Sunday, 21 June 2015

Rock to Port Quin (South West Coast Path 77)


 
Padstow seen from Rock

We are back on the Coast Path and we start from Rock by looking across the Camel towards Padstow. Almost immediately there is a fine view out along the estuary 


We follow a path along the back of the beach through dunes, where there are great number of Pyramidal Orchids.  We round Daymer Bay to reach the large sandy beach at Polzeath (pronounced Polzeth). There is some wonderfully stratified rock at the edge of this large sandy beach, clearly popular with surfers. 


After a short break for refreshments, we walk along the right side of the large beach ...


 ... and then head past New Polzeath to spot this lovely art nouveau influenced house, Medla,  overlooking a small bay.


We follow a path along the grassy headland towards Pentire Head, passing a sheltered area where we see lots of Small Heath butterflies and the odd Meadow Brown. The views from Pentire Head are stupendous: back to Polzeath …


…. and across Padstow Bay.


Rounding Pentire Head we soon come on Ramps Head, which seems to have a strong resemblance to a Stegosaurus (the darker of the humps is in fact a small offshore island, The Mouls). In this area we started to see Painted Lady butterflies in some numbers.


Passing behind Ramps Head brings us into Port Quin Bay and as the coast bends there is a view ahead to Kellan Head. Port Quin is in an inlet off this section of coast, but we can't tell which.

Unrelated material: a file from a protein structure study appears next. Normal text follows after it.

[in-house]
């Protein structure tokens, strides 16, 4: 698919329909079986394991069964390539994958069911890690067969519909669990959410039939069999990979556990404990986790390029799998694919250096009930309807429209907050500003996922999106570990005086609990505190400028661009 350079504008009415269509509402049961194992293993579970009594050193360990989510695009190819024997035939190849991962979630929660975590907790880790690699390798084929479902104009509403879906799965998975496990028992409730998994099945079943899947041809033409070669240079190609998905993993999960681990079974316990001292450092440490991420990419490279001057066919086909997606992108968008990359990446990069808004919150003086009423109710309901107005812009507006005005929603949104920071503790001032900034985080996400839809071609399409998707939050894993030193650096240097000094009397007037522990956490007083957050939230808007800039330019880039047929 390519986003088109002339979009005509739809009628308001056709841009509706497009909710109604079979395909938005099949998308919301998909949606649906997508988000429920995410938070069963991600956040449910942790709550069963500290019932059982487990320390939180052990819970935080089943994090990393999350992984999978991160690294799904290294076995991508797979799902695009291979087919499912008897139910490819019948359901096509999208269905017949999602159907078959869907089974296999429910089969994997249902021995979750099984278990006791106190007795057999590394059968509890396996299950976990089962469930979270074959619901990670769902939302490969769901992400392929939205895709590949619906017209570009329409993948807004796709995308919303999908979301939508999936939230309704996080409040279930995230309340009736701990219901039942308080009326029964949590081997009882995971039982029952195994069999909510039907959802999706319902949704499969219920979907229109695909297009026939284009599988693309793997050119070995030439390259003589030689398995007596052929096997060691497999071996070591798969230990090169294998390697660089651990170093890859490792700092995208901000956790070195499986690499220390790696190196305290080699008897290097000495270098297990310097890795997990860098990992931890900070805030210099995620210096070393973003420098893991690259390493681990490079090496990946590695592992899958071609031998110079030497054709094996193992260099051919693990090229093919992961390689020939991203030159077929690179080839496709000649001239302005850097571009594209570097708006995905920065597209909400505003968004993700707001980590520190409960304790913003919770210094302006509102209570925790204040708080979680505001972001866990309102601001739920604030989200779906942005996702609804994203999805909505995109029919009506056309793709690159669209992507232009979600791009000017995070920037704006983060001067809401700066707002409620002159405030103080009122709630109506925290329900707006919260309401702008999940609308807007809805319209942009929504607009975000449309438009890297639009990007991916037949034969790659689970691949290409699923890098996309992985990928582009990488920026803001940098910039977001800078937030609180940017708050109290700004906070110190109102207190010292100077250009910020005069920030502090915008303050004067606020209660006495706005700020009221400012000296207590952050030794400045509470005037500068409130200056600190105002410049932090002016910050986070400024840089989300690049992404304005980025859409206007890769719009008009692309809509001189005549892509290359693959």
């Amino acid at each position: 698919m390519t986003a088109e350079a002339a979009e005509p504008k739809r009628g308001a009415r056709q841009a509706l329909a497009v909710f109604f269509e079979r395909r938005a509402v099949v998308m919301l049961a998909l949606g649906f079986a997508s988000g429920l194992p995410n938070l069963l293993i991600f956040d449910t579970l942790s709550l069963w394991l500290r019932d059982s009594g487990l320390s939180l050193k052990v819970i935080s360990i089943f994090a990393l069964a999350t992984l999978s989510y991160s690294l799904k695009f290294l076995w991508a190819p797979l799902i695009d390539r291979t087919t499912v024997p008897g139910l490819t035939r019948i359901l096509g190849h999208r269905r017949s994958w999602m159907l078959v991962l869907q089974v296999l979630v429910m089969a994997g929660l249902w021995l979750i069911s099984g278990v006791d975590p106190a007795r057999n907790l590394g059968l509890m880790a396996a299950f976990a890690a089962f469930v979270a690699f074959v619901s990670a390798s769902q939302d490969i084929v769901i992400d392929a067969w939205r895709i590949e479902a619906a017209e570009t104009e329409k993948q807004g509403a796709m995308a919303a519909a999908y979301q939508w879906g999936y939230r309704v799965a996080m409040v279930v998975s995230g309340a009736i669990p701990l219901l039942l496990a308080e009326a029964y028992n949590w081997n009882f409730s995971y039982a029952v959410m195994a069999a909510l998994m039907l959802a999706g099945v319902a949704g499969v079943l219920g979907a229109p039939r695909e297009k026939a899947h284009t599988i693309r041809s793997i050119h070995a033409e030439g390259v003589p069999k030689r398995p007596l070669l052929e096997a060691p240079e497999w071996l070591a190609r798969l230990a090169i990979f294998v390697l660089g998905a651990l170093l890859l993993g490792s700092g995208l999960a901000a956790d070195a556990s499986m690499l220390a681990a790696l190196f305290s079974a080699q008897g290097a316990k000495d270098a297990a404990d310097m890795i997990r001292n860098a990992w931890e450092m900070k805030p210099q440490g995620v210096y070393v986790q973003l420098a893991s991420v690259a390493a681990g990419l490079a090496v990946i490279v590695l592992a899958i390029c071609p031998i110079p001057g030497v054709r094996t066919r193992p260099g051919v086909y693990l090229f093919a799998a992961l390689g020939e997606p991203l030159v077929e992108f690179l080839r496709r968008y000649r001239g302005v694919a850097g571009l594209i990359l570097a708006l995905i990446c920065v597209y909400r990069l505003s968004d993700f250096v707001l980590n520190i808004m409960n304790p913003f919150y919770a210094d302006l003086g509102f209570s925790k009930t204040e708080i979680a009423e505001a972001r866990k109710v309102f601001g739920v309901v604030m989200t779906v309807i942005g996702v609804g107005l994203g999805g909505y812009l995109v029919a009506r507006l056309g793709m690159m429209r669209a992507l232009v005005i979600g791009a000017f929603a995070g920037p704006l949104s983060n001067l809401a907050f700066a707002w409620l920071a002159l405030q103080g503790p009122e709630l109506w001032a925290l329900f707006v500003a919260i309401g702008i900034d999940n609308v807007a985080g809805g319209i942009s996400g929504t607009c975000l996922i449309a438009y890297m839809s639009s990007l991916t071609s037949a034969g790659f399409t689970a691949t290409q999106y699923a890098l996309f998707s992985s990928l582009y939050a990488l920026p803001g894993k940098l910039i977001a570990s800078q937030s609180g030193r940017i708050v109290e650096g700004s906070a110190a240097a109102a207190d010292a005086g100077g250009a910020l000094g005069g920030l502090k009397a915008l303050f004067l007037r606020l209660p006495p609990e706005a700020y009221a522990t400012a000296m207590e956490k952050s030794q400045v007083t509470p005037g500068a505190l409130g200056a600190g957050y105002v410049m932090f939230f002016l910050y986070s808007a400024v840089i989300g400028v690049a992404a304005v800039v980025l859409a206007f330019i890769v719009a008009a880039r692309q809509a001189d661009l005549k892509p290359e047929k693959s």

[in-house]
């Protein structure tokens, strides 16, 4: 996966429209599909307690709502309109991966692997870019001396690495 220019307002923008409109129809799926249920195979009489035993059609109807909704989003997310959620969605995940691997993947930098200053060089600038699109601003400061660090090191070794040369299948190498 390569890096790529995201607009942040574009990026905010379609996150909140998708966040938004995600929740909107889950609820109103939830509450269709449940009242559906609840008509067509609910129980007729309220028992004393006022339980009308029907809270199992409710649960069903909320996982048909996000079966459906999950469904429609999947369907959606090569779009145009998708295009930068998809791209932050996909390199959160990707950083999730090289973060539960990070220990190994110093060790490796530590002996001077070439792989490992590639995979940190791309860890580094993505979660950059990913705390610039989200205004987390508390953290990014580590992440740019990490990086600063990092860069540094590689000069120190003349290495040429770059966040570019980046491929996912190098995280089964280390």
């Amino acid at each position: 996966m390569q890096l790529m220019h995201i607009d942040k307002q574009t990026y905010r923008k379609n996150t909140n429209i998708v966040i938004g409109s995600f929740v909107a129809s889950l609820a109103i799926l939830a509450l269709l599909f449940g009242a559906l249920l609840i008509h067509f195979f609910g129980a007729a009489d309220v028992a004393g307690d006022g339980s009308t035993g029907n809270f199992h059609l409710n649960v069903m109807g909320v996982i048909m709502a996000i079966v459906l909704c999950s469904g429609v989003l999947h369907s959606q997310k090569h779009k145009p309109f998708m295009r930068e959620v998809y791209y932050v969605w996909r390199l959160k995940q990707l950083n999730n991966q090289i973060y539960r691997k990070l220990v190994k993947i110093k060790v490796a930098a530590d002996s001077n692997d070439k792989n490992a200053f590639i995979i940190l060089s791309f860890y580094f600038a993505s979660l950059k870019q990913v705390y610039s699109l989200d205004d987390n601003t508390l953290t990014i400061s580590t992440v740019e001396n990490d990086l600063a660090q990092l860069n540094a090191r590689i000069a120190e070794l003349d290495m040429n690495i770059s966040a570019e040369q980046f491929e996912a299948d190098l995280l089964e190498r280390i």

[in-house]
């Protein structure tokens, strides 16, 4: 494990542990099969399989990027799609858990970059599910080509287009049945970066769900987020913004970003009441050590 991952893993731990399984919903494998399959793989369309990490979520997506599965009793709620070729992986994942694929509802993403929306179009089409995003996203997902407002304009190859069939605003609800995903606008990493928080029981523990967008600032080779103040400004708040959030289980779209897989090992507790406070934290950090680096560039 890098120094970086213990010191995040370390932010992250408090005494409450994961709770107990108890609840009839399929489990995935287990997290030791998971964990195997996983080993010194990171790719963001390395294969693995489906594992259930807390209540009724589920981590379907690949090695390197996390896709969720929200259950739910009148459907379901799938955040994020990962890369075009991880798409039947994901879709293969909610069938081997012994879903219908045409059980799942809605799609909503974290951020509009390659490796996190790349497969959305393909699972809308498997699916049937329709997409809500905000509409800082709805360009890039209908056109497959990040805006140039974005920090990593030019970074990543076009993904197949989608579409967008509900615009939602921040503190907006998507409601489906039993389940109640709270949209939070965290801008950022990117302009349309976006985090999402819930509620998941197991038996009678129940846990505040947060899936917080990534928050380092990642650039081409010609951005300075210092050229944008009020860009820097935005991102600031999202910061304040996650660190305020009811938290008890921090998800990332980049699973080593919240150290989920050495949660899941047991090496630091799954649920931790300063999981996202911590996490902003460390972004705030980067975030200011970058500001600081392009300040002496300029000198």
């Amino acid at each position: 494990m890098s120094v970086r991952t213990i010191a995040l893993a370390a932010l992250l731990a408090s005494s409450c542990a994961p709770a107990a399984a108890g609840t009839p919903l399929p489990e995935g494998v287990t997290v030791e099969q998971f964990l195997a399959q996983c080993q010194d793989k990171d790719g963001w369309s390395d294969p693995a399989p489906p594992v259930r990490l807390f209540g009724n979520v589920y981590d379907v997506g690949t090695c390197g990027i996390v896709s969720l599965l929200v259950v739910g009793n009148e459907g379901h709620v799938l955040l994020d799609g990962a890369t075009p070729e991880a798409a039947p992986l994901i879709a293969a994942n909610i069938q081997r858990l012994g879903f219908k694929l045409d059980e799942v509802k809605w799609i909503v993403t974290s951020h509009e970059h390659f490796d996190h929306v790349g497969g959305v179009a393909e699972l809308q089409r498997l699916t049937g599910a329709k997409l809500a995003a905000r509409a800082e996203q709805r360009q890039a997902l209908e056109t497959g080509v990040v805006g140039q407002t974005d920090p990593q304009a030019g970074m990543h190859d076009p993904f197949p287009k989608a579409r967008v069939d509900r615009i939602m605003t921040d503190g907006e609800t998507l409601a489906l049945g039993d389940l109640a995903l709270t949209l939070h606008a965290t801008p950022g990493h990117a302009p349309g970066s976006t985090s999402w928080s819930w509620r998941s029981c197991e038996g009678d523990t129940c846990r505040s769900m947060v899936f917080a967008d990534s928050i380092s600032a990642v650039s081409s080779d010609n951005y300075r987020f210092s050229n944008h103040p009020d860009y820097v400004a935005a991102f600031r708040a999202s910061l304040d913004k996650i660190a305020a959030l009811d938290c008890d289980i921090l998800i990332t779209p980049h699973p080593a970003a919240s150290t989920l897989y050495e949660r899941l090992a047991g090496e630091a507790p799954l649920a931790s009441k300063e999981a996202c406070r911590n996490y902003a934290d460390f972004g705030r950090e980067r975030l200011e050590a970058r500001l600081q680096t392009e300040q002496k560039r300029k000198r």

At Carnweather Point there is a fantastic view back. The exciting thing was over to the left you can see right across the base of Pentire Point to the mouth of the Camel and the Daymark tower on the opposite bank. 


We pass behind Lundy Cove and then the delightful, but inaccessible, Epphaven Cove.


And soon we can see Doyden Castleon a hill in the centre, which we know is right by Port Quin.


Finally, we approach and then climb up to see Doyden Castle. It is basically square with bay windows on two sides. This "especially picturesque folly" (Pevsner) was built by Samuel Simms, a Wadebridge merchant, as a pleasure house. It is now a National Trust holiday cottage.


It is now clear that Port Quin lies some way up an inlet with an almost fjord-like character and the grassy path on the right led us to a road which led down to the port.


Conditions: Quite warm and sunny after the initial cloud cleared.

Grading: Moderate.

Map: Explorer 106 (Newquay & Padstow).

Distance: 8.6 miles. Distance now covered 472.2 miles.

Rating: Four stars.

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